Date breach was reported: 2018

Type of cyber attack: Reported to be a combination of a Remote Access Trojan and MimiKatz, which allows the user to find username and passwords. With this, the hacker was able to access an administrator account and access the wider database. The Remote Access Trojan (RAT) may have been placed in the server from a simple download link clicked in a phishing email.  

Damage:

  • Up to 500mn customer records accessed, with encrypted payment card information and possibly the key to decrypt it stolen.

  • Personal information, such as names, addresses, email addresses, passport numbers, and more were exposed.

  • Hackers had access to the network since 2014. 

In 2018, the largest hotel chain in the world reported that up to 500mn user accounts had been compromised on its servers. If the high number of users affected wasn’t enough, an internal investigation revealed that the hacker had had unchallenged access for four years.

Upon reporting the breach, the Marriott set up a dedicated website to provide affected customers with information, as well as a year-long subscription to a fraud-detecting service.

The hack was caused by a RAT , which is a piece of malware that gives the hacker a “backdoor” into a network or server. RATs are usually downloaded from malicious websites or phishing emails — they have to be “allowed in” from the inside, such as an employee falling for a phishing email and downloading an attachment from it, for example. With a backdoor created, a hacker can get into the network and use another program, such as MiniKatz, to gain access to usernames and passwords and be treated as an administrator.

It sounds so simple, but ensuring your staff are trained and aware of simple cyber attack attempts such as phishing emails can avert larger-scale attacks. Ensure that your employees know how to recognise a phishing email. They should not trust an email just because it claims to be from a reputable brand or known name. Phishing emails will usually use panic-inducing language, threatening account closures or worse. Staff should be taught to contact the sender to establish the legitimacy of a claim before cooperating.  Most importantly, they should not click internal links in an email, or download attachments, unless they are 100 per cent certain of its legitimacy.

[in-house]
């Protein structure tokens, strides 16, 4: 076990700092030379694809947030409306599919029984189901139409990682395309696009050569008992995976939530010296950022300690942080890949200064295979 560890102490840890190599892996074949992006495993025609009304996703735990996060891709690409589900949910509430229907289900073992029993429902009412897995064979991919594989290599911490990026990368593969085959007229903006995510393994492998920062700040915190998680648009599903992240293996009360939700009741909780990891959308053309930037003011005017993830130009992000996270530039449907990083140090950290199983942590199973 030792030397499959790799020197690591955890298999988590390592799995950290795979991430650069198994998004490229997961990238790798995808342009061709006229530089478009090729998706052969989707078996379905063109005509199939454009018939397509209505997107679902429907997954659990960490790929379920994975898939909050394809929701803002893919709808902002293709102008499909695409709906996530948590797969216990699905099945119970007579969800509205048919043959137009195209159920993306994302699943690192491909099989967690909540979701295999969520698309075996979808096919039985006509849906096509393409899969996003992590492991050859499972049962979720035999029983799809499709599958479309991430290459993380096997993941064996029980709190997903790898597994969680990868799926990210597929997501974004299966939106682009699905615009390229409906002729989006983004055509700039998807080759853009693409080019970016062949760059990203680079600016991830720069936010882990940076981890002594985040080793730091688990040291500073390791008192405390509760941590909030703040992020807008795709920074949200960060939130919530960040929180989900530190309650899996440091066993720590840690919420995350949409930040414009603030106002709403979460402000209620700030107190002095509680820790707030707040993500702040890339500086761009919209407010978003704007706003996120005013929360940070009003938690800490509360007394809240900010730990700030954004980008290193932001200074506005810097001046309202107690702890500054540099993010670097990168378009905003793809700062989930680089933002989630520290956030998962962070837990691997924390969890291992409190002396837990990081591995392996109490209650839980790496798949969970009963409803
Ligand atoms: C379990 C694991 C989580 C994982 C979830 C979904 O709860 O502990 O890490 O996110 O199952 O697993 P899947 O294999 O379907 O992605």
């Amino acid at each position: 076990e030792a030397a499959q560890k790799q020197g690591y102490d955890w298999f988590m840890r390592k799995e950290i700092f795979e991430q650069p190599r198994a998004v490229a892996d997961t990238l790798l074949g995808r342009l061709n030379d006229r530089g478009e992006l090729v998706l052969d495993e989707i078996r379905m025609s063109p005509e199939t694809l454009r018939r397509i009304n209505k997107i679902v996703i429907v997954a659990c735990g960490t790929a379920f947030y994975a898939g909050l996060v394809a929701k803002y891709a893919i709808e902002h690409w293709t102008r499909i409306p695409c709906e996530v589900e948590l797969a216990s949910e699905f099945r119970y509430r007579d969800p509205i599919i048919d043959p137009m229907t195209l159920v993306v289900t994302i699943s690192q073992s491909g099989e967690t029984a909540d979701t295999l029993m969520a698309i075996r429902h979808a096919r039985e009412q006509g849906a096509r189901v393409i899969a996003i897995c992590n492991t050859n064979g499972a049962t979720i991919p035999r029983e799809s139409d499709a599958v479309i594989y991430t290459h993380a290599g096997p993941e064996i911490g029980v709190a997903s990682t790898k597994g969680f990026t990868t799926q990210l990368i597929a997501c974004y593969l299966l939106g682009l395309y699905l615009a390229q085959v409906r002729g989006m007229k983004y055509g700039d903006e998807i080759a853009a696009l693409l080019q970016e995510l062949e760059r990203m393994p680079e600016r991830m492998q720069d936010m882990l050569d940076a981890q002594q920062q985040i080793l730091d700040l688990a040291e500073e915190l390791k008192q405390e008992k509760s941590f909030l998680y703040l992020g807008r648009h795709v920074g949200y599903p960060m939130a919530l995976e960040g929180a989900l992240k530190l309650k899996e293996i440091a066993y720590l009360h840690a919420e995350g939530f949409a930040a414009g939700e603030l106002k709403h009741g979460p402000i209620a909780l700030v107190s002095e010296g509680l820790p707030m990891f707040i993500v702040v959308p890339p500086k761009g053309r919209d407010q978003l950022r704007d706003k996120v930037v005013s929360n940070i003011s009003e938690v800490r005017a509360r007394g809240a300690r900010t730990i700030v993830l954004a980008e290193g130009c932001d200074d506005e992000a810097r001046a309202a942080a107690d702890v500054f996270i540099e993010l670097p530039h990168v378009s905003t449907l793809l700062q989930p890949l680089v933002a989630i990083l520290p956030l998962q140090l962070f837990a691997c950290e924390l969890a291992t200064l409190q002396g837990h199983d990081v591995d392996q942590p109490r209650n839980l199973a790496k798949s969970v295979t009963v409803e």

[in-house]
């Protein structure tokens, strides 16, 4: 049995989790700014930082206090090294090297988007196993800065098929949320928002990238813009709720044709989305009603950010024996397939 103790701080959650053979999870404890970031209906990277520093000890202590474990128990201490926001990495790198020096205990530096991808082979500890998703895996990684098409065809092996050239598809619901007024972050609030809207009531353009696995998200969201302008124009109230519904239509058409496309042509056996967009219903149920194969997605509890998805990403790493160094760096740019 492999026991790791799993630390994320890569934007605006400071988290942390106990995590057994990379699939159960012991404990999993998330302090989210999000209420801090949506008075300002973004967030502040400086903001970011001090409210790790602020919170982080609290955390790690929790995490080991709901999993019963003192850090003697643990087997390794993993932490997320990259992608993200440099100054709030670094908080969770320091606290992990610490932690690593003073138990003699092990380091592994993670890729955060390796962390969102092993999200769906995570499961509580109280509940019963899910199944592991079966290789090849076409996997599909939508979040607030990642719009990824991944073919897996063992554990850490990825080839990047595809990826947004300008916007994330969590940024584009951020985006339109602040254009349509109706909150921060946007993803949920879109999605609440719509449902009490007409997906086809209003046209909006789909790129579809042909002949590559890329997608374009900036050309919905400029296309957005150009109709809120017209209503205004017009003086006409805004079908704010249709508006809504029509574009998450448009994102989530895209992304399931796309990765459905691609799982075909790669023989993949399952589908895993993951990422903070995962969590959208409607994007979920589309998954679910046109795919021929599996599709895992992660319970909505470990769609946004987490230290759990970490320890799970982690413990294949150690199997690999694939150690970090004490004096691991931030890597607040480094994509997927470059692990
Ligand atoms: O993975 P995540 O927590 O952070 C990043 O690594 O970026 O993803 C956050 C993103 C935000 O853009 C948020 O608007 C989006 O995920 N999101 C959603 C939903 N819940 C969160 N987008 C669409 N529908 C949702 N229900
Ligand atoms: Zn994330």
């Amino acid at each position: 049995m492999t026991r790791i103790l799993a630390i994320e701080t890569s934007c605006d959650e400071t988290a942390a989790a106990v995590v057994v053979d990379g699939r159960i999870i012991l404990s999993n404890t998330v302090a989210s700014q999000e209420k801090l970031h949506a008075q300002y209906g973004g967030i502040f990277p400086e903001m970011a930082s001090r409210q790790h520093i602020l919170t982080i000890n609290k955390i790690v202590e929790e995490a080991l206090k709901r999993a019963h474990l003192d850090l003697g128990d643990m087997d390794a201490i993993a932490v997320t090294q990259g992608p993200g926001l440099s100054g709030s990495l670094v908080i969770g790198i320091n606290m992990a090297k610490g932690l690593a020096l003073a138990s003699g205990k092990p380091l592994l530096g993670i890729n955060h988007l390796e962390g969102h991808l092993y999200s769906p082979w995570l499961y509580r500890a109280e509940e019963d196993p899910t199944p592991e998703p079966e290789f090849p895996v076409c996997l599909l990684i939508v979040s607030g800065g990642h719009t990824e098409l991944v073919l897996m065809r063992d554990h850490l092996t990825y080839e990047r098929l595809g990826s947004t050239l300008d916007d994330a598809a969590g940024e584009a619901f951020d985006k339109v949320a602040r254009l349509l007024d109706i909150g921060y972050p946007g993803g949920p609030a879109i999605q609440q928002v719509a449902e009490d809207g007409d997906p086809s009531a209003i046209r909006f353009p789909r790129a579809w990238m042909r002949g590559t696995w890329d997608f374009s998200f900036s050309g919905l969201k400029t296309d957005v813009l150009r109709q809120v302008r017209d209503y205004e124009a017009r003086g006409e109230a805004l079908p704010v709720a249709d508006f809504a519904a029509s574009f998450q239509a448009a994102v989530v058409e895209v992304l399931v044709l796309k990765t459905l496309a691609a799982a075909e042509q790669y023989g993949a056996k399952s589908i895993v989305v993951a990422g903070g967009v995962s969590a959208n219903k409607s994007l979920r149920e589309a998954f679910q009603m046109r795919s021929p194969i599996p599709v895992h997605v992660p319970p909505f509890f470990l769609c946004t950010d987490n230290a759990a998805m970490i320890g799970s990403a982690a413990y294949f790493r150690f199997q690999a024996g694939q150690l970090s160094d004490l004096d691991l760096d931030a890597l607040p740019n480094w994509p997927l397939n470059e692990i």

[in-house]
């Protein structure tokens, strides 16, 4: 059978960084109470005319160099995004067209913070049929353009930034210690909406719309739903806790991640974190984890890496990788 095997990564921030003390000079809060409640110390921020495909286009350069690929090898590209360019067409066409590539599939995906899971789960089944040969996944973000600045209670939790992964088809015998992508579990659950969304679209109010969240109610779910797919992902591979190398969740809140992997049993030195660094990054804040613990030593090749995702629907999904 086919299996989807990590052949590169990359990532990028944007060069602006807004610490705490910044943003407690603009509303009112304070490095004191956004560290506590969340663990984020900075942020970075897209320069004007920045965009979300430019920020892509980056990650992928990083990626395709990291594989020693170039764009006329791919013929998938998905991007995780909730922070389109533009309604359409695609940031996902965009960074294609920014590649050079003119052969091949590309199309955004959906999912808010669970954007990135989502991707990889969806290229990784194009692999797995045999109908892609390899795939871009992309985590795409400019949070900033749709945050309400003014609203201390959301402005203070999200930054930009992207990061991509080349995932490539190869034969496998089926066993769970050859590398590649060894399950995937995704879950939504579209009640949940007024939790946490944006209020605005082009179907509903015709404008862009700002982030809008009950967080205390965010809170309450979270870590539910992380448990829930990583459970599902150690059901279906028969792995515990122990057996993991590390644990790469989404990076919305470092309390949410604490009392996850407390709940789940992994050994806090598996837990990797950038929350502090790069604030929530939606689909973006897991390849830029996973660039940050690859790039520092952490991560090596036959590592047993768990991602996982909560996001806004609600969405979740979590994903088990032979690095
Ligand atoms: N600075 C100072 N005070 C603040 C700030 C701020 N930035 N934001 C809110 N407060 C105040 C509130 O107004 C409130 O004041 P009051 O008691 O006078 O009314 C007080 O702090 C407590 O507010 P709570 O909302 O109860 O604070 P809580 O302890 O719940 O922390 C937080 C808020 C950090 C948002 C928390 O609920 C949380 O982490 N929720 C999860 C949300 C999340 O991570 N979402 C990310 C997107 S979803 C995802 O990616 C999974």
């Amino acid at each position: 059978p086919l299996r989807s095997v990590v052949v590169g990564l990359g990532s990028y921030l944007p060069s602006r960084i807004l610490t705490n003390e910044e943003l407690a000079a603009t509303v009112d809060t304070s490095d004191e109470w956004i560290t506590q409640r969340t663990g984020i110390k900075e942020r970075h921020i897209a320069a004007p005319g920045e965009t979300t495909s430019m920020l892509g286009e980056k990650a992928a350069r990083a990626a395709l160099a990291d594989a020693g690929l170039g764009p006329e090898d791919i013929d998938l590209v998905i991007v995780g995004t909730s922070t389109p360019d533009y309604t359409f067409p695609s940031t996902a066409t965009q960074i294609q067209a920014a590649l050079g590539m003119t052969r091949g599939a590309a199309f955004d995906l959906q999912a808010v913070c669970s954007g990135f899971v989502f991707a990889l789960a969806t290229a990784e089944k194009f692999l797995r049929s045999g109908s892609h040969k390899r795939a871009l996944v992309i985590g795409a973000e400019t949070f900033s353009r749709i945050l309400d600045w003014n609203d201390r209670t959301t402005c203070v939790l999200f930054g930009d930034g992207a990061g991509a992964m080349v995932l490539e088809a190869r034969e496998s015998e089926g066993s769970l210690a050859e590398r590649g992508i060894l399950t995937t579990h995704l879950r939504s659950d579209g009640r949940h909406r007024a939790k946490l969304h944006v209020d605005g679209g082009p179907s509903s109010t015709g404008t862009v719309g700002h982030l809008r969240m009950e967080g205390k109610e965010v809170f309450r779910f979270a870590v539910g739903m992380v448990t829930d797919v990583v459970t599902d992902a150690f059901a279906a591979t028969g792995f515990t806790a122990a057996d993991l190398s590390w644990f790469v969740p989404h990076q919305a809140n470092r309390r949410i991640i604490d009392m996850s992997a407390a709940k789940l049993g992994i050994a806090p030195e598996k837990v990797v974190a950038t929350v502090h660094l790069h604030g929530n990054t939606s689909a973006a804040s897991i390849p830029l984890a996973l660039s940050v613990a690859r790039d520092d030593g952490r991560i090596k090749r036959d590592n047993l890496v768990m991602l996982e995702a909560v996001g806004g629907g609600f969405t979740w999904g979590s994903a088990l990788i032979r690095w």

LinkedIn data breach

Date of breach: 2012

Date breach was reported: 2012

Type of cyber attack: Initial attack method not disclosed, but the collected passwords were cracked quickly due to reliance on very basic security measures by LinkedIn.  

Damage:

LinkedIn reported a hack in 2012 that had exposed its users’ passwords. To start with, the company thought the breach had affected 6.5 million users. However, in 2016, LinkedIn announced that this initial estimate was inaccurate — over 110 million user accounts had been compromised, and their passwords were found listed on a forum for people to crack.

The passwords had been stolen from the LinkedIn severs as “hashed” passwords. A hashed password is a scrambled version of itself, formed from the password itself and a key that only the website knows. “Salt” data is also added, which is essentially random data added to each individual password to further scramble the hashed password and make it harder to decipher. However, in this case, experts noted that LinkedIn had failed to use salting, meaning that once one password was cracked, the rest followed the same method to crack as they were all scrambled the same way. After cracking a few passwords, hackers noticed a large number of the passwords had a variation of the phrase “linkedin” within them. With this obvious choice of phrase used to scramble so many passwords, the rest were cracked easily.